The central Pacific town of Parrita and its environs are suffering a dengue fever epidemic that so far has reached 223 cases this year – a more than 500 percent increase over last year.
The outbreak is blamed largely on Tropical Storm Alma, which inundated the region in late May, creating standing water that served as rich breeding grounds for the mosquitoes that spread the virus.
Last year, health officials reported just 40 cases.
“It’s an extremely high increase,” said Dr. Edgar Carrillo of the MaxTeránValsHospital in Quepos. “We’re seeing an average of at least one patient per day. We’re exhausted.”
Carrillo said the anti-dengue mobilization includes the work of the Social Security System (the Caja), Health Ministry, and the Wal-Mart and Holcim companies.
“We’re going door-to-door, educating people and giving them mosquito repellent,” he said. “And we’re going out and trying to drain any areas with standing water, often times garbage containers.”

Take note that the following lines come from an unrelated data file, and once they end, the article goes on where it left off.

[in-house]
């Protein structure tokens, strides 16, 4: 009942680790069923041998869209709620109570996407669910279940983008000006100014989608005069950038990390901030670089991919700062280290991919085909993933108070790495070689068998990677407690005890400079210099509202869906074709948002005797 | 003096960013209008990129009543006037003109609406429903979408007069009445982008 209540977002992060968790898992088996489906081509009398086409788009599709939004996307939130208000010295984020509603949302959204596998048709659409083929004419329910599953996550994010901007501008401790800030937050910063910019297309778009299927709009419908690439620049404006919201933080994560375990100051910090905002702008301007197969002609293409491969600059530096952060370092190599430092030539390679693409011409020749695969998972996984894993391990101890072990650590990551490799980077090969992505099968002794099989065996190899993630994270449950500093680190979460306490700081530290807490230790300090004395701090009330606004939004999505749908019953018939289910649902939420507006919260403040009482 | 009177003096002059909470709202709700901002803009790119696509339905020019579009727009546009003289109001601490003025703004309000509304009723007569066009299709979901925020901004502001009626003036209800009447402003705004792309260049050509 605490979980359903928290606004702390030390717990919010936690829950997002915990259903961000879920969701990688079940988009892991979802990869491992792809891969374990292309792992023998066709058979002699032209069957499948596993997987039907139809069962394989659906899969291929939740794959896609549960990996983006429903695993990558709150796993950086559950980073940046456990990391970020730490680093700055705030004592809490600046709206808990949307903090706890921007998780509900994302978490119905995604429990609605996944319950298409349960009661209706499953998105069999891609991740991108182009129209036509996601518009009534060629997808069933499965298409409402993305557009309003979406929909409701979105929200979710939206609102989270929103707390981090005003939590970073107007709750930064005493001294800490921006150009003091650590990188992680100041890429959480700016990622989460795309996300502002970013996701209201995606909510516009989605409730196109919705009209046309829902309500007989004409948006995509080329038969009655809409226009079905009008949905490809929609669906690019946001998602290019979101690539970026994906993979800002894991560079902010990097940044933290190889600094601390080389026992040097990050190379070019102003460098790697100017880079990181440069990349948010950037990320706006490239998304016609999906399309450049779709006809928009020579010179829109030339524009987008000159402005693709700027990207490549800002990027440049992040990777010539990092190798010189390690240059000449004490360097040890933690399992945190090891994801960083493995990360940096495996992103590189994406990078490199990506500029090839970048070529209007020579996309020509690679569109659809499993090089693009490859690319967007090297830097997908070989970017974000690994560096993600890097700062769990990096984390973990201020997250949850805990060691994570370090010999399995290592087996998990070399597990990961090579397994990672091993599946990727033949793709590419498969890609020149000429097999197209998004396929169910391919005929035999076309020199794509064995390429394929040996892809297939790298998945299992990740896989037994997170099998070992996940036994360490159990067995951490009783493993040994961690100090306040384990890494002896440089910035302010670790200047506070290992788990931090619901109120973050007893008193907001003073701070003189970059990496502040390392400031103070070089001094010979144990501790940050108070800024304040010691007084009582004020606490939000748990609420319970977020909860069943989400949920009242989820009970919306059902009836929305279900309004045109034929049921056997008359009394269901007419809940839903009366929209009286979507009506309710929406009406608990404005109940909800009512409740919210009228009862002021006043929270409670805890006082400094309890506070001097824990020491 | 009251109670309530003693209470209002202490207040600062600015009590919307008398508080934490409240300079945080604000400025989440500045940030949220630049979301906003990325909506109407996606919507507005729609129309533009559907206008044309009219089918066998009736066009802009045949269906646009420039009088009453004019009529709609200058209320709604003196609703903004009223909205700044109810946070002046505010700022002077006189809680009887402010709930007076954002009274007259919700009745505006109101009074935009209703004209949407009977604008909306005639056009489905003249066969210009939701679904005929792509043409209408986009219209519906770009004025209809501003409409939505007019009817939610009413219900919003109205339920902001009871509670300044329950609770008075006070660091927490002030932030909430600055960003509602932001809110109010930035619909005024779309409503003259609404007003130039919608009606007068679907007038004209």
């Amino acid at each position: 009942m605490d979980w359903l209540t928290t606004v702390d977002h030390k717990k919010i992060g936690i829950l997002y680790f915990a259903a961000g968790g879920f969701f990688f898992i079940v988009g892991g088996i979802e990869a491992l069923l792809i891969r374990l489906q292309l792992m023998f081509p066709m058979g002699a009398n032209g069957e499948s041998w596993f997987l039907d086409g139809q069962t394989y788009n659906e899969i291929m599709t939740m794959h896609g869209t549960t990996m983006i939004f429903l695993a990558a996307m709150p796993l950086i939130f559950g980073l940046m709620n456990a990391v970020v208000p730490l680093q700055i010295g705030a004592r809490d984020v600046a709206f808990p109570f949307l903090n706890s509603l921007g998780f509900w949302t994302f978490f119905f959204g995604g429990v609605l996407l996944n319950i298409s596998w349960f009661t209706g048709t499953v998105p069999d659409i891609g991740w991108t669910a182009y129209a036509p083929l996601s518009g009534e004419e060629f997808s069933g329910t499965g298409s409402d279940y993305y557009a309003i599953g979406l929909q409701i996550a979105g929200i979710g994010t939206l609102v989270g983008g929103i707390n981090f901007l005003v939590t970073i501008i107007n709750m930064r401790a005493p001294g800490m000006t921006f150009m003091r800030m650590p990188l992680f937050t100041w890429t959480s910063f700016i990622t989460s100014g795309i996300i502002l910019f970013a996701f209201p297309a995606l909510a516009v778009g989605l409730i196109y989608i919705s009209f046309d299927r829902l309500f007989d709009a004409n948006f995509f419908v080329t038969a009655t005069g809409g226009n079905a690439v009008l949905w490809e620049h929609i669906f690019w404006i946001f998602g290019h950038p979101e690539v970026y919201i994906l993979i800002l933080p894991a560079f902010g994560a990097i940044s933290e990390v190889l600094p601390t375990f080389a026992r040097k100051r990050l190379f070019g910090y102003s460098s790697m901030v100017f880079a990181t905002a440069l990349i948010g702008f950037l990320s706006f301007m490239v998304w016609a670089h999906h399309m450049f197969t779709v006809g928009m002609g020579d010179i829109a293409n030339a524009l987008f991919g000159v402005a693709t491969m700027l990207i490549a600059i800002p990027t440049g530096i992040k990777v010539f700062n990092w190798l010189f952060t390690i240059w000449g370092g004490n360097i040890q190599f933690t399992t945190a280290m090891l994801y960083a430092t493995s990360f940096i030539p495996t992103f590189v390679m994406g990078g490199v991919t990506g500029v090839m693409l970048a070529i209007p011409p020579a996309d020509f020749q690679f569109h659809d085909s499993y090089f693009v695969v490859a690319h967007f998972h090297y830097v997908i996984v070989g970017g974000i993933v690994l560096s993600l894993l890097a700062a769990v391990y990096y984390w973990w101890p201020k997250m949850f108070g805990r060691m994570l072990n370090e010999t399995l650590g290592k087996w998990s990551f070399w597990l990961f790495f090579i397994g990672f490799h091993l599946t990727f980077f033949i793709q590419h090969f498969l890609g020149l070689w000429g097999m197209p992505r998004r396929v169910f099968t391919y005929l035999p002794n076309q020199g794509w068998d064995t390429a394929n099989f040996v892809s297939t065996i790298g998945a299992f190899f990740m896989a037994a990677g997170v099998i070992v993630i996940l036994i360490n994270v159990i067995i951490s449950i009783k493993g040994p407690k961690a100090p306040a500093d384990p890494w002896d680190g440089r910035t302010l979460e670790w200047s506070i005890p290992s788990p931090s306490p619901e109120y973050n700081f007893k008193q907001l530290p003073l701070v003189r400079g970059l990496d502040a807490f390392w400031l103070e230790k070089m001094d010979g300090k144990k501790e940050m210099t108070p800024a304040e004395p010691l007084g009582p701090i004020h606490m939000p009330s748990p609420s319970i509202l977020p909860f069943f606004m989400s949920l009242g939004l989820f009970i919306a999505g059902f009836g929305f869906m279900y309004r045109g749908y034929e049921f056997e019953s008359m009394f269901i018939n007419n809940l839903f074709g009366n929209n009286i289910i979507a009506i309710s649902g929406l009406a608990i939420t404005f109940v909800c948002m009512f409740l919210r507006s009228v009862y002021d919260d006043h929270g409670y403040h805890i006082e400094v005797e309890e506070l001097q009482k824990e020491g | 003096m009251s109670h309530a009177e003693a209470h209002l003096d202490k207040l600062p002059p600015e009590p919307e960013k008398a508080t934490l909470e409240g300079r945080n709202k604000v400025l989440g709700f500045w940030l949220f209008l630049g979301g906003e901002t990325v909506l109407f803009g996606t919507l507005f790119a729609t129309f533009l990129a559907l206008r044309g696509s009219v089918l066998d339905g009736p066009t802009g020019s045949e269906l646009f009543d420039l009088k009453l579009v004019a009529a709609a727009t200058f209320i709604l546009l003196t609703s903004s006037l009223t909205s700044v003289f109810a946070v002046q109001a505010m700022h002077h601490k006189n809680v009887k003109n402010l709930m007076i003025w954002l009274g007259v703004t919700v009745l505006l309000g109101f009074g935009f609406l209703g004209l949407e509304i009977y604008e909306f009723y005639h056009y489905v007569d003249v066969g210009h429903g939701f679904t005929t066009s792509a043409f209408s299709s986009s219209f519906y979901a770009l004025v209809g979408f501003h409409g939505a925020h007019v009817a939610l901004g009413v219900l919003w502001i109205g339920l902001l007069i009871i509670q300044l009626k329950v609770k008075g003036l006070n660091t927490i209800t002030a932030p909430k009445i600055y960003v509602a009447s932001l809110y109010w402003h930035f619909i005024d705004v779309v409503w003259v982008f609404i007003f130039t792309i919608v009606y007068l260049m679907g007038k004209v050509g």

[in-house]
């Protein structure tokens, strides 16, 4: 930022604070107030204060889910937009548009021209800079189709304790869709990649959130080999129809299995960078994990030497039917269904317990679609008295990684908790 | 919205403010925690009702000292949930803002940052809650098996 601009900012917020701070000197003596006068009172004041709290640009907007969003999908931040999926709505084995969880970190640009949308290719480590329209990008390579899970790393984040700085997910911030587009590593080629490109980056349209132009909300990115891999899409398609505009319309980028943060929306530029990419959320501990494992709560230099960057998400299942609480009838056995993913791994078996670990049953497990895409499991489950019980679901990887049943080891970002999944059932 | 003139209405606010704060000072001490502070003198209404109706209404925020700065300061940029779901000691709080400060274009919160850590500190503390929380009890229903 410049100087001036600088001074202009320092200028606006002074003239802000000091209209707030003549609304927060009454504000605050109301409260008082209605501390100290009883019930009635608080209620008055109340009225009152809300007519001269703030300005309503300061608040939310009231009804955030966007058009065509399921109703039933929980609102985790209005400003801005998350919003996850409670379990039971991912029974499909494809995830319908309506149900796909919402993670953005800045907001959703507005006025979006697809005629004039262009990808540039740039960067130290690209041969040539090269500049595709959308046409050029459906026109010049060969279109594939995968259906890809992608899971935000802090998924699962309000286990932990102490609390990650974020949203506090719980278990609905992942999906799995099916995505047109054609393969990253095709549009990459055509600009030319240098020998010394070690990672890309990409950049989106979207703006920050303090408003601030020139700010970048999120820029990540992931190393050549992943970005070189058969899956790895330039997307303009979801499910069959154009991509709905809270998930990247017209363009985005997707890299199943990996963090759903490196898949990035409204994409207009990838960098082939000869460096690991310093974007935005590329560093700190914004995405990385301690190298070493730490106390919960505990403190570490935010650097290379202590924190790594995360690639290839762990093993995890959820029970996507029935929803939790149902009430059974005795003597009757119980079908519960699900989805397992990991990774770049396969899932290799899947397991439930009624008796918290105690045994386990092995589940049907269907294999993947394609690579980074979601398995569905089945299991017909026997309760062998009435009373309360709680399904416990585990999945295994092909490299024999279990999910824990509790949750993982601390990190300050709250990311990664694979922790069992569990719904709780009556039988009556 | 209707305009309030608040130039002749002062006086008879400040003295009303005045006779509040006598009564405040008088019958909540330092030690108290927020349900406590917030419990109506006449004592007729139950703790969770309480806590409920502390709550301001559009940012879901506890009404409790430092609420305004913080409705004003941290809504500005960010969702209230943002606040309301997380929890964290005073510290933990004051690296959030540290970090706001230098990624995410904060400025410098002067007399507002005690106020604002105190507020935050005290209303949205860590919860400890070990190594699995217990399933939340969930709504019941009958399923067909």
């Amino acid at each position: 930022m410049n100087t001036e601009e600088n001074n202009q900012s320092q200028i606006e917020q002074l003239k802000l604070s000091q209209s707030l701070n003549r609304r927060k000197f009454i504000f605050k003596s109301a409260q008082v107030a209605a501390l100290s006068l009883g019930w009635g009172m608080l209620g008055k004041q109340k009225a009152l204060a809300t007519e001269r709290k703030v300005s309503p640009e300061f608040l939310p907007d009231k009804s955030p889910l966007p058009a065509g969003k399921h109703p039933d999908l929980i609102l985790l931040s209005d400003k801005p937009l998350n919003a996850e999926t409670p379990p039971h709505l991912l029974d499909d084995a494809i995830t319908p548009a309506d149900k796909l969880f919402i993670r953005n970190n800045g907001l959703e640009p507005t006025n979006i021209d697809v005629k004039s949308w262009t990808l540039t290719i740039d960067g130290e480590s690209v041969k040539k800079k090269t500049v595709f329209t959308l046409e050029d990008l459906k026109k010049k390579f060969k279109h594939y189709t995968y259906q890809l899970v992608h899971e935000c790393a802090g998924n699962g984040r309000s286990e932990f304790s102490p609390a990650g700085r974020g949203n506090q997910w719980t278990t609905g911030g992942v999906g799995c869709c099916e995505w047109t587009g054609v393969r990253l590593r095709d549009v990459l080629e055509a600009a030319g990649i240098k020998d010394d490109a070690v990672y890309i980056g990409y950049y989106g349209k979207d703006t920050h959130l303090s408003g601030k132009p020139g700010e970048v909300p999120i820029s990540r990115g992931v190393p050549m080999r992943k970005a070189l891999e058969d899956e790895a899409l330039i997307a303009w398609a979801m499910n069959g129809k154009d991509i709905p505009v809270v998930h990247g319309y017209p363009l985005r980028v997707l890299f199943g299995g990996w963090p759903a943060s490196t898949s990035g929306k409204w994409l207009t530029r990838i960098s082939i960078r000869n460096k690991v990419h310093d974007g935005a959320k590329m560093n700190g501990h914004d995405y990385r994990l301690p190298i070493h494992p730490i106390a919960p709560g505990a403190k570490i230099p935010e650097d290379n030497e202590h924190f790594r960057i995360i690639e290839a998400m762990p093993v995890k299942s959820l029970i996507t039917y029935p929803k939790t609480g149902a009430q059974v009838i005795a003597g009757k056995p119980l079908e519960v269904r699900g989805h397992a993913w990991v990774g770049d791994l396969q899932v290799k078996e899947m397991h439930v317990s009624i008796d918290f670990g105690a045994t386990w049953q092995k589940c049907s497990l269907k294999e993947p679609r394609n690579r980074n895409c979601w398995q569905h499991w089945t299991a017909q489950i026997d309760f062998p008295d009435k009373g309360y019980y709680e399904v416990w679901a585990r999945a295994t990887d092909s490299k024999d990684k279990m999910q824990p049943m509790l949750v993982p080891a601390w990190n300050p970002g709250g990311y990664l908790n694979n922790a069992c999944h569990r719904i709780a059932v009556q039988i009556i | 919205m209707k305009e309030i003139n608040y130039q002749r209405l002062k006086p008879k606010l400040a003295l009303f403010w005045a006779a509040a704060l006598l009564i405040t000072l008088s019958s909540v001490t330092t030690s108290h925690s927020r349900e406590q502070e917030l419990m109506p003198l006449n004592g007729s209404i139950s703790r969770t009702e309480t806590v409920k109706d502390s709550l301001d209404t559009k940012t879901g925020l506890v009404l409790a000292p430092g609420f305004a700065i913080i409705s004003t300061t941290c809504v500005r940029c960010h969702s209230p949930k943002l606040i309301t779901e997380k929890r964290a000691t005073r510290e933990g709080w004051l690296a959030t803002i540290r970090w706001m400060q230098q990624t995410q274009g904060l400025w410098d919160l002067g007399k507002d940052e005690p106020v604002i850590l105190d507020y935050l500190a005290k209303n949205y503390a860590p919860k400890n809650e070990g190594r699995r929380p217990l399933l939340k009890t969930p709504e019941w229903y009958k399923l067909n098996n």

While dengue has become serious in Parrita, the doctor said he has seen only one possible case of hemorrhagic dengue thus far this year.
Dengue has no cure aside from bed rest. Recovery normally takes a week, Carrillo said. Hemorrhagic dengue, on the other hand, is a strain of the virus that causes bruising and bleeding of the nose, gums and other orifices that can be fatal.
The Parrita area has also seen a resurgence of whooping cough, Carrillo said, an illness authorities thought they had previously eradicated.